The printed Gala program added these words about the Judge’s background: “Judge Tatel earned his undergraduate degree from the University of Michigan and his J.D. degree from the University of Chicago. [After HEW, he returned to private practice in 1979 to join]. . .  Hogan & Hartson, where he founded and headed the firm’s education practice until his appointment by President Clinton to the D.C. Circuit. Judge Tatel currently co-chairs the National Academy of Sciences’ Committee on Science, Technology and Law, and serves on the boards of Associated Universities , Inc. and the Federal Judicial Center. Judge Tatel is a member of the American Philosophical Society and the American Academy of Arts and Sciences. Judge Tatel and his wife, Edith, have four children and eight grandchildren.”

 Judge Tatel’s Acceptance Speech

For me, serving as the Chicago Lawyers’ Committee’s first executive director was one of the most formative experiences of my career. I was only twenty-seven years old, yet through the Lawyers’ Committee, I met and worked with some of the most dedicated and gifted members of the Chicago bar. Two of those lawyers, Dick Babcock, of Ross, Hardies, O’Keefe, Babcock, McDugald & Parsons, now part of McGuire Woods, and Bill Haddad, of Bell, Boyd, Lloyd, Haddad & Burns, now part of K&L Gates, were the true founders of the Chicago Lawyers’ Committee. It was they who took the baton from the National Committee and laid the foundation for the success you celebrate today.”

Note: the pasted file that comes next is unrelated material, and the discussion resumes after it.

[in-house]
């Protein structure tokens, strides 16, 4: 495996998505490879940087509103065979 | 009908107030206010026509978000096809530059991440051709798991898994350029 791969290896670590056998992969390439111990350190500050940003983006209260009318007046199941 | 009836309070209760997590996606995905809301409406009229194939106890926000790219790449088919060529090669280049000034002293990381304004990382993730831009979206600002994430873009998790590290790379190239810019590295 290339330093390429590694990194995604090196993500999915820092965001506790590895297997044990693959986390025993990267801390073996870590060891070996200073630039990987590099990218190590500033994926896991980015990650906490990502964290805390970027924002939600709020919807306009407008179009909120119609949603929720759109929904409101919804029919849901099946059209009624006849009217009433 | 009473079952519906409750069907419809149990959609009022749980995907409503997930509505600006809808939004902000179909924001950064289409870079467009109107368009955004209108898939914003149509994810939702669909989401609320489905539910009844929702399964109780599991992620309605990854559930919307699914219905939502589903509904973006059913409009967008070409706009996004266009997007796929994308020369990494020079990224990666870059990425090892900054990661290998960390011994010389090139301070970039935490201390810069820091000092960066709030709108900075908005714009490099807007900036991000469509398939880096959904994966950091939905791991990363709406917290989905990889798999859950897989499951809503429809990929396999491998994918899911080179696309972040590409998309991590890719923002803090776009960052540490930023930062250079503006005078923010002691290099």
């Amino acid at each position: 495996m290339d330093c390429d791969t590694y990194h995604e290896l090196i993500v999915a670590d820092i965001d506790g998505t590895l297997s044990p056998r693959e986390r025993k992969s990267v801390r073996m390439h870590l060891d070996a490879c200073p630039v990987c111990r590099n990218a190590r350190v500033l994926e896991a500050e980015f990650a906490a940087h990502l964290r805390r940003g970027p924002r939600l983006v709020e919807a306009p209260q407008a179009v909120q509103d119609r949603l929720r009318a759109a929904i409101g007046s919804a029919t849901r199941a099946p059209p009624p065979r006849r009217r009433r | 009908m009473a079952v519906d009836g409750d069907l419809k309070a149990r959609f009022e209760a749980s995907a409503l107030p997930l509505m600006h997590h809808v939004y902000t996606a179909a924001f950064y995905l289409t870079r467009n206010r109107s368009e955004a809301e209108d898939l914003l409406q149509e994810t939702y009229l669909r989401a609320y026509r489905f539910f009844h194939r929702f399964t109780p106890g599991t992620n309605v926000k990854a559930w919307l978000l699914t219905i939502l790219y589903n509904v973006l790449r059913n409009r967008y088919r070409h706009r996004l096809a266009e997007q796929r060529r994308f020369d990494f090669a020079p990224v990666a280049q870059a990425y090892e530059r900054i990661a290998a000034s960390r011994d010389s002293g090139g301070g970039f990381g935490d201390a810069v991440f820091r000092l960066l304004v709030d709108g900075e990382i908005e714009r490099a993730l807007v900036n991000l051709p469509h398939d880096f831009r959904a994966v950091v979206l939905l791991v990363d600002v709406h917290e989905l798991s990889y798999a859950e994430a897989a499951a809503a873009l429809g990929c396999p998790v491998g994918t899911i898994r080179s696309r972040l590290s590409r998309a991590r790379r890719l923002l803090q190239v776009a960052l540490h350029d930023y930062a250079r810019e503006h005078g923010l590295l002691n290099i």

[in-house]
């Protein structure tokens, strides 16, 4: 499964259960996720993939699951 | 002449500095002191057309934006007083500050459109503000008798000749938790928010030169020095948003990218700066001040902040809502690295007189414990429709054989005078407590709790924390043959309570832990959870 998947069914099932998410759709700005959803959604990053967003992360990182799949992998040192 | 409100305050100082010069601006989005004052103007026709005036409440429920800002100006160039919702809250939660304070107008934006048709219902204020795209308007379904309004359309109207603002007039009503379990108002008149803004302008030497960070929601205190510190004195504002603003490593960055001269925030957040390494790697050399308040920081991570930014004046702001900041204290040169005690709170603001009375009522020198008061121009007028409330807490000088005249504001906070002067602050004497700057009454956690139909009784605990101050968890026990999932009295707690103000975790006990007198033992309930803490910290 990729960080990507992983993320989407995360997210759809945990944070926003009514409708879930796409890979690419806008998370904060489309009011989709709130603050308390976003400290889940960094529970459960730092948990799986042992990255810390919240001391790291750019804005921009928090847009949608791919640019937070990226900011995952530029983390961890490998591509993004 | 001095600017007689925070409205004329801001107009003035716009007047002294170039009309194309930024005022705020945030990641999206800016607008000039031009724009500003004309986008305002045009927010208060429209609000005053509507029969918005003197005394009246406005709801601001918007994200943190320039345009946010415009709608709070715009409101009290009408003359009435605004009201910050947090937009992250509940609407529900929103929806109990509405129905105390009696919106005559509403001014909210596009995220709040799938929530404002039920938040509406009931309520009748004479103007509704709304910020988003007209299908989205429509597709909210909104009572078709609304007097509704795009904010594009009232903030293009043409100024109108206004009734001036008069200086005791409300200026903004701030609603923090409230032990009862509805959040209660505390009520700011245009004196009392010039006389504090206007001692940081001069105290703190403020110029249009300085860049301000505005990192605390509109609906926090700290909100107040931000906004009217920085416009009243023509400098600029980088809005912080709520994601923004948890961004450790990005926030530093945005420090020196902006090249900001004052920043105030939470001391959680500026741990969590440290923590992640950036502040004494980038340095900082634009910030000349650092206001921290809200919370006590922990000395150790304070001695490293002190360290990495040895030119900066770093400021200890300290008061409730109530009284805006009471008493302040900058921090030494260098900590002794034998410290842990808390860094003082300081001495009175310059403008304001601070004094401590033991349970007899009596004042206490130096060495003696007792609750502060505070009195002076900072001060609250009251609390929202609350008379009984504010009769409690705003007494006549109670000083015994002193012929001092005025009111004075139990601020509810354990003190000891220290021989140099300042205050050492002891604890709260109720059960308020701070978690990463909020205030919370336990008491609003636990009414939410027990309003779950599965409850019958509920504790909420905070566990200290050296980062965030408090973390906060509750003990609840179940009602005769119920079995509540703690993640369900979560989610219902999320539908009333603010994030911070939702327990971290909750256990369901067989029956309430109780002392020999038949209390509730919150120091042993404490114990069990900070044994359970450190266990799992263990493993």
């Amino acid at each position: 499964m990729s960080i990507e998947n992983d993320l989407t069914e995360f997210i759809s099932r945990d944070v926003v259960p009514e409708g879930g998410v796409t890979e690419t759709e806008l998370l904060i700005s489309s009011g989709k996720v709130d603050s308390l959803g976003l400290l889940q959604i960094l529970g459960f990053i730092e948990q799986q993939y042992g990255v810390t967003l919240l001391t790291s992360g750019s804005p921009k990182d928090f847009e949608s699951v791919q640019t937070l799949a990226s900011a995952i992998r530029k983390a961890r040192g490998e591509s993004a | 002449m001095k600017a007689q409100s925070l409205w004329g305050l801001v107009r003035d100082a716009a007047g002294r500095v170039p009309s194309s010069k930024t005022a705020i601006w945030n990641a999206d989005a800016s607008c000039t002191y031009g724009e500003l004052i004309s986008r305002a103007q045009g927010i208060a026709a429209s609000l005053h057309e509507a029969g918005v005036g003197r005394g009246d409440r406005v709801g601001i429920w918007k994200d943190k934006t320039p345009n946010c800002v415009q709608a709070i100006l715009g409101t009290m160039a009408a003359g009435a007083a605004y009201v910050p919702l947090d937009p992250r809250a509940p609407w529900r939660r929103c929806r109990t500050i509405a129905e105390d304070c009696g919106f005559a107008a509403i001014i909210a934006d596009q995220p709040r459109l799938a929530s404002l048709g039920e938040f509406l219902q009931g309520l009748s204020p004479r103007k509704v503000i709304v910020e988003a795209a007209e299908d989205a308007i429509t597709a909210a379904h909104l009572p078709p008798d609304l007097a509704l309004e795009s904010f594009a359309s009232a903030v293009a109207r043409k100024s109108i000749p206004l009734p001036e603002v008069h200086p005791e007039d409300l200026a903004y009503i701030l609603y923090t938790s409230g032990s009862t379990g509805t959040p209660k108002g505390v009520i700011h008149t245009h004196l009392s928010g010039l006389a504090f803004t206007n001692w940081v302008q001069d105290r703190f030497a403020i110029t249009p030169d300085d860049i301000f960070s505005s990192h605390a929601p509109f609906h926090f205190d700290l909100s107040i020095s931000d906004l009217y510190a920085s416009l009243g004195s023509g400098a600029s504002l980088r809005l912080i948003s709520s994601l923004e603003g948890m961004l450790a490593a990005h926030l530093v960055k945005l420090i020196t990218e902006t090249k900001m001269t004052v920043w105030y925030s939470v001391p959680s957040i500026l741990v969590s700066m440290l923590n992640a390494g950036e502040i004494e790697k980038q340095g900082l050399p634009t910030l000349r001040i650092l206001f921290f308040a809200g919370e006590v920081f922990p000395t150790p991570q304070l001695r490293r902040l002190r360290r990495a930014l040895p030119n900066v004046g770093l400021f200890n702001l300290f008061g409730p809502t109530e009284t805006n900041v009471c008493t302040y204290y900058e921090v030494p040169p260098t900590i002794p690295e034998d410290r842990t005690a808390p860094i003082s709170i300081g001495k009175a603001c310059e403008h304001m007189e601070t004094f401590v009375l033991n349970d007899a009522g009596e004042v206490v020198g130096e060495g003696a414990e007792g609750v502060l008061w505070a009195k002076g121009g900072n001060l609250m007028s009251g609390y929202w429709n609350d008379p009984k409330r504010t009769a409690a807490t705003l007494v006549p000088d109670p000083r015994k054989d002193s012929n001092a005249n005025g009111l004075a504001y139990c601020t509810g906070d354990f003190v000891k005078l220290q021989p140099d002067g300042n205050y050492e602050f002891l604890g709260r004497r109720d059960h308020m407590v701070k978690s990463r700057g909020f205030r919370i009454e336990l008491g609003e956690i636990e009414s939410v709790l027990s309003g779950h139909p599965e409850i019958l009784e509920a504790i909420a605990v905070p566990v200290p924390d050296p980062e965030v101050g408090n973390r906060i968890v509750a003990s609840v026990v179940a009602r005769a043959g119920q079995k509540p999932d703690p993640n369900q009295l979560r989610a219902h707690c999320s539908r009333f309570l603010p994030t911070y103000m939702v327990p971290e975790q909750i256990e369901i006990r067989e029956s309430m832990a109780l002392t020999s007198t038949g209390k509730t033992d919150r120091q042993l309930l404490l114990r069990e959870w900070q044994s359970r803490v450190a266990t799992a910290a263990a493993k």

“Like the founders of the National Lawyers’ Committee six years earlier, Babcock and Haddad were not civil rights lawyers—far from it. Bill was a tax lawyer and Dick specialized in municipal zoning, but they were community leaders, ‘lawyer-statesmen,’ as it were, committed to the Constitution and the rule of law.”

“Joined by twelve other lawyers, all senior partners in the city’s major law firms, Babcock and Haddad formed the Chicago Lawyers’ Committee to bring the skills, energy, and prestige of the legal profession to bear on the serious civil rights problems facing this city—problems dramatically highlighted just one year earlier during the devastating riots that swept through the south and west sides in the wake of the assassination of Dr. Martin Luther King, Jr.”

“The Committee began its work in a small office on the 19th floor of the old Monadnock Building at 53 West Jackson—just me, a secretary, and a used Xerox machine. Member firms quickly took on representations involving education, employment, housing, and community development.”